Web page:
hilo cafe fair and sustainable coffee connects you with the coffee farmers
Please introduce yourself and your startup hilo cafe to our readers!
I am Martín Rojas Arboleda, I am from Colombia but came to Germany to study a Master of Science in sustainability. I like sustainability and I think it is our generation’s responsibility. Hilo is an alternative system for conventional trade. It is a project that combines science, business, and social initiatives to kick-start sustainability processes in the coffee system.
Why did you decide to start with hilo cafe?
Because I think that in the era of sustainability systemic changes should be the rule, not the exception. I made it a career decision to strive for it, and Hilo is a very long-term research experiment, or attempt to trigger one systemic change by first accepting the complexity behind it.
What is the vision behind Hilo Cafe?
Set a new standard for the values in the coffee commodity system: The values which kickstart and sustain long term sustainability processes.
Why does coffee require a systemic change?
Normally, the coffee we drink is produced in a system that was created in the 19th century. A system based on low prices set by international markets. It compensates for low prices with large quantities. And large quantities mean cheap labor, social inequality, and environmental degradation. For example every year 100,000 hectares of tropical forest are lost to coffee plantations worldwide. We are in 2019, and the international price for coffee is at its lowest in 14 years. Below 0,5 EUR/pound, which does not even cover the costs of production.
That has to change.
With Hilo, we propose an alternative system that provides a monthly income to small-scale farmers. It is a holistic approach to sustainability. The farmers who produce this coffee have been receiving a monthly income since May (2019), and we want to continue. That is why we are doing a crowdfunding campaign.
How difficult was the start and which challenges you had to overcome?
The biggest challenge has been figuring out how to move forward as we work decentrally, and out of pure motivation: A very steep learning curve indeed! So far, we have been working voluntarily and made a few investments to have the groundwork of our project: A committed team, a value chain, and a communication infrastructure that educates and inspires. The biggest challenge now is to move away from working voluntarily, that is another reason why our crowdfunding campaign should be supported.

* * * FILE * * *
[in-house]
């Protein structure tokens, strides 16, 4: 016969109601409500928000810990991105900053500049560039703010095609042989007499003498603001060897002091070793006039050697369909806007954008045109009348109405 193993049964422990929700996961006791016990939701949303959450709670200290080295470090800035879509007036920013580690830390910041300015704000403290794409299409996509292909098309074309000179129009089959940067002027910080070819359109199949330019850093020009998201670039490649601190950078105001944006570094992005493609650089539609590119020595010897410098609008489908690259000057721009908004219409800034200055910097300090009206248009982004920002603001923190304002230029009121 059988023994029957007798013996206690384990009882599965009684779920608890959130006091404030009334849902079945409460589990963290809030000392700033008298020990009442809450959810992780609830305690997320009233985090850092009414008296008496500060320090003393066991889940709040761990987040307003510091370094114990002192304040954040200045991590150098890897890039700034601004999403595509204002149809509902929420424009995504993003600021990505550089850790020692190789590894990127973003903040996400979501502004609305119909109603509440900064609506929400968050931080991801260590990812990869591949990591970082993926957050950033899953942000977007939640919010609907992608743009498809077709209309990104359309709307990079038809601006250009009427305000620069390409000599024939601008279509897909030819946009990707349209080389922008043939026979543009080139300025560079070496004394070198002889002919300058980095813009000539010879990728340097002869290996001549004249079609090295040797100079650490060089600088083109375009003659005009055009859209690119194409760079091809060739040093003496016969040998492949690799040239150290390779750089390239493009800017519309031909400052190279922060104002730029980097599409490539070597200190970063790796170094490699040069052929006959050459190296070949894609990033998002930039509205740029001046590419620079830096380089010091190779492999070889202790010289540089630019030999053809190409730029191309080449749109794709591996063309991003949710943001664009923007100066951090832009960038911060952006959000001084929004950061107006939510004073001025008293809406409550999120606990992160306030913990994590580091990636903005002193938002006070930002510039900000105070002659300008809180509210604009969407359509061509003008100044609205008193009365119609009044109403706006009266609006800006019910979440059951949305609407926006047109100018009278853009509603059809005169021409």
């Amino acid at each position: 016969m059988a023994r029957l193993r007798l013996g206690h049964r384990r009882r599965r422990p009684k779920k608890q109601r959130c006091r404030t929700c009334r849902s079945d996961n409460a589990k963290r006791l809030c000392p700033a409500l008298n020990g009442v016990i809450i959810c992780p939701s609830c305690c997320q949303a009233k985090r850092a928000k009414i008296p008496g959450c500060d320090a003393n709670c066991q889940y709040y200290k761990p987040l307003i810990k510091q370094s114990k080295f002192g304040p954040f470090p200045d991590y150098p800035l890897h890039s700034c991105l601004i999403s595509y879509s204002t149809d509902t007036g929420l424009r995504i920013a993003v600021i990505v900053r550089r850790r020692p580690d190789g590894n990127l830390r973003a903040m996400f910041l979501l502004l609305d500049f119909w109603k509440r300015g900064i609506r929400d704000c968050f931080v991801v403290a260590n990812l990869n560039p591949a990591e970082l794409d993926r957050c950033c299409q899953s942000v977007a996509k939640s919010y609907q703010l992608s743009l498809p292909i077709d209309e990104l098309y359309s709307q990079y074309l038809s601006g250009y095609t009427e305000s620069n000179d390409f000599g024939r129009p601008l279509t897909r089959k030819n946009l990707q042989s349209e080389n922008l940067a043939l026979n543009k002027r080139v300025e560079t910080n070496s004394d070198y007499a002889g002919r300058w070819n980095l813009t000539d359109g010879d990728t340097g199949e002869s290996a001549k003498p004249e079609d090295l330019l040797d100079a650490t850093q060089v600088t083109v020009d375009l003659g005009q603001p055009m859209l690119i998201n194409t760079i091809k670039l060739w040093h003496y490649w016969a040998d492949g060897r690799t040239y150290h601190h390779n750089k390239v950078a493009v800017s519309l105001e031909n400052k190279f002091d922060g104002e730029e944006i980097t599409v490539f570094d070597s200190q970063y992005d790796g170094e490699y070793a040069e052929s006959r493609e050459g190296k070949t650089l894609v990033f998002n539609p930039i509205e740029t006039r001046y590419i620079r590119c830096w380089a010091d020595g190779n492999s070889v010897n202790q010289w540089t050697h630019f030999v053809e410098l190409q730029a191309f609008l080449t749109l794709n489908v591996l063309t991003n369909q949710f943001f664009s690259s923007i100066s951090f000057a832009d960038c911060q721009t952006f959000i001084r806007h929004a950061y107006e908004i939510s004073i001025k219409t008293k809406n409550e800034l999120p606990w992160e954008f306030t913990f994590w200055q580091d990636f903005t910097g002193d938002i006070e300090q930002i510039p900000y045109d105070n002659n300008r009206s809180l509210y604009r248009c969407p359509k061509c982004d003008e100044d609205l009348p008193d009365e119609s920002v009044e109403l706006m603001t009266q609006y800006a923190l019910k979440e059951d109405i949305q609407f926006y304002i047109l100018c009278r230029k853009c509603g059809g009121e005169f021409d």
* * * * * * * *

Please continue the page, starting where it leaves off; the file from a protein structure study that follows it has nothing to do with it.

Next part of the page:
Who is your target audience?
Lots of people consume coffee, lots of people are worried about the changing climate and want to see systems change, some people believe that solving climate change means a lot more than cutting CO2 emissions and that it is complex and systemic. We are talking to every one of them, and motivating them to Join the Weave!
What is the USP of your startup?
We think it might be the first time there is one system integrating producers and consumers in a system working toward allocating compensation for coffee work based on the concept of universal basic income and community-supported agriculture.
Where do you see yourself and your startup Hilo in five years?
After proving our concept with the ongoing crowdfunding campaign in Startnext, we finish establishing our infrastructure to reach the critical mass for: A big project for big impact. We fully establish an organization in which both producers and consumers are participants and we move from business-trading to sustaining a new system. This means: A regular living income for one family in exchange for their 2020 coffee harvest, plus funding for the educational project are secured, both for an entire year. It also means being one step closer to making a regular living income: A new standard for the coffee industry.
In five years, I move from establishing the first Hilo Core Team, to coach the creation of 3 more Hilo Core Teams. I also kick-start the integration of the Hilo system with other products. With Hilo, in 5 years, we educate, inspire and connect a network in the thousands with our sustainability-oriented value-chain.
Hilo is a stable system which runs and functions parallely to the conventional coffee trade, and has reached the breakeven-point, supporting at least 9 to 12 small scale coffee farmer families. We are able to see the first results of the project Jardín Municipio Lector, which hopefully has grown to reach many more rural schools in the region. The financial stability and a stronger social fabric are established, so we have a fertile ground to kick-start environmental sustainability projects. Ultimately, we have set a best-practice example for other commodities, and that can also be adapted to other areas.
What 3 tips would you give to founders?
- Figure out what you want in your lifetime (In my case is sustainability)
- Encourage people to understand what they want in their lifetime (within Hilo we create an environment for that to happen).
- Cooperate with the ones aligned with what you want (In Hilo we say: Join the Weave!)
More information you will find here
Thank you Martín Rojas Arboleda for the Interview
Statements of the author and the interviewee do not necessarily represent the editors and the publisher opinion again.